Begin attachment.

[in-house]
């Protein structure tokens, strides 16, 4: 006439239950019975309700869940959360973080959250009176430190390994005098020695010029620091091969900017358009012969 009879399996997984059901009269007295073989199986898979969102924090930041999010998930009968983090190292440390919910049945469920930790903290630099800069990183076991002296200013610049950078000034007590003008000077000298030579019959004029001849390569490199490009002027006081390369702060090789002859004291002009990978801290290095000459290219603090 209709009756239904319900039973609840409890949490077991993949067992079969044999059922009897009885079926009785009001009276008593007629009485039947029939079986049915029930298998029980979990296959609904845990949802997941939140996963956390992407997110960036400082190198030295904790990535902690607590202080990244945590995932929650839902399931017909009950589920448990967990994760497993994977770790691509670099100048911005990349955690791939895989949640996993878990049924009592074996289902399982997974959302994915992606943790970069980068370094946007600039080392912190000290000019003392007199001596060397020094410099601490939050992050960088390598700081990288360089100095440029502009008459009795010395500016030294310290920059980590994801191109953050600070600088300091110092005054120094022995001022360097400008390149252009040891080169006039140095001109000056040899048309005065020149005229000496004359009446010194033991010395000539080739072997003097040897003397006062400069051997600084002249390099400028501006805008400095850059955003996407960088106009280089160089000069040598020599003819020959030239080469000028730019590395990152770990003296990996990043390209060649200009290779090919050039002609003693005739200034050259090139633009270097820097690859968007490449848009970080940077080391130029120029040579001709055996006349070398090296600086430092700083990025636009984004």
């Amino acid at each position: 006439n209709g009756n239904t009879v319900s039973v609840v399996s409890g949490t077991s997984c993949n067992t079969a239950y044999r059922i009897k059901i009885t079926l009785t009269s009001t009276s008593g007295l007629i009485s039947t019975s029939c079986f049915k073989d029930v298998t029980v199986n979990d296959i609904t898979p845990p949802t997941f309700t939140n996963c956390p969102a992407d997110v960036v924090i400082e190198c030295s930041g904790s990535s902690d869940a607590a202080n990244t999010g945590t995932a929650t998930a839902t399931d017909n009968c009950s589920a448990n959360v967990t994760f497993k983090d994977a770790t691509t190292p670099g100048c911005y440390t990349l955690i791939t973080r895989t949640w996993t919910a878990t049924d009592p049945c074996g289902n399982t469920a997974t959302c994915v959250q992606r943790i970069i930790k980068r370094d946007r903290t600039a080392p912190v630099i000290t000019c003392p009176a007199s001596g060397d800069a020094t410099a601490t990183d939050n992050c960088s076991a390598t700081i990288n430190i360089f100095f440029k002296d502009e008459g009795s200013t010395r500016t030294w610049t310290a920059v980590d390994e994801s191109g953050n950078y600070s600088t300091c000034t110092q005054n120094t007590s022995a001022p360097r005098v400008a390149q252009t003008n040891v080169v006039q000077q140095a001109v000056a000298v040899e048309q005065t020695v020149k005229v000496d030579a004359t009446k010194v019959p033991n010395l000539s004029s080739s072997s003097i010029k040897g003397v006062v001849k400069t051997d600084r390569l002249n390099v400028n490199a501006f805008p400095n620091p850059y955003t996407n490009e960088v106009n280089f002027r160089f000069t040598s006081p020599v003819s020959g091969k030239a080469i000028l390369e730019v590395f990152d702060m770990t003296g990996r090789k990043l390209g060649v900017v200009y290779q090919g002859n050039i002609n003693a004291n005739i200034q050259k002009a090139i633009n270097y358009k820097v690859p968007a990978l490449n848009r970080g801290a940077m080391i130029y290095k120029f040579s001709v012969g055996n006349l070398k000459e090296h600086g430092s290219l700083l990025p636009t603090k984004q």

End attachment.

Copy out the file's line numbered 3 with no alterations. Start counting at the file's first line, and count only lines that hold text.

């Amino acid at each position: 006439n209709g009756n239904t009879v319900s039973v609840v399996s409890g949490t077991s997984c993949n067992t079969a239950y044999r059922i009897k059901i009885t079926l009785t009269s009001t009276s008593g007295l007629i009485s039947t019975s029939c079986f049915k073989d029930v298998t029980v199986n979990d296959i609904t898979p845990p949802t997941f309700t939140n996963c956390p969102a992407d997110v960036v924090i400082e190198c030295s930041g904790s990535s902690d869940a607590a202080n990244t999010g945590t995932a929650t998930a839902t399931d017909n009968c009950s589920a448990n959360v967990t994760f497993k983090d994977a770790t691509t190292p670099g100048c911005y440390t990349l955690i791939t973080r895989t949640w996993t919910a878990t049924d009592p049945c074996g289902n399982t469920a997974t959302c994915v959250q992606r943790i970069i930790k980068r370094d946007r903290t600039a080392p912190v630099i000290t000019c003392p009176a007199s001596g060397d800069a020094t410099a601490t990183d939050n992050c960088s076991a390598t700081i990288n430190i360089f100095f440029k002296d502009e008459g009795s200013t010395r500016t030294w610049t310290a920059v980590d390994e994801s191109g953050n950078y600070s600088t300091c000034t110092q005054n120094t007590s022995a001022p360097r005098v400008a390149q252009t003008n040891v080169v006039q000077q140095a001109v000056a000298v040899e048309q005065t020695v020149k005229v000496d030579a004359t009446k010194v019959p033991n010395l000539s004029s080739s072997s003097i010029k040897g003397v006062v001849k400069t051997d600084r390569l002249n390099v400028n490199a501006f805008p400095n620091p850059y955003t996407n490009e960088v106009n280089f002027r160089f000069t040598s006081p020599v003819s020959g091969k030239a080469i000028l390369e730019v590395f990152d702060m770990t003296g990996r090789k990043l390209g060649v900017v200009y290779q090919g002859n050039i002609n003693a004291n005739i200034q050259k002009a090139i633009n270097y358009k820097v690859p968007a990978l490449n848009r970080g801290a940077m080391i130029y290095k120029f040579s001709v012969g055996n006349l070398k000459e090296h600086g430092s290219l700083l990025p636009t603090k984004q």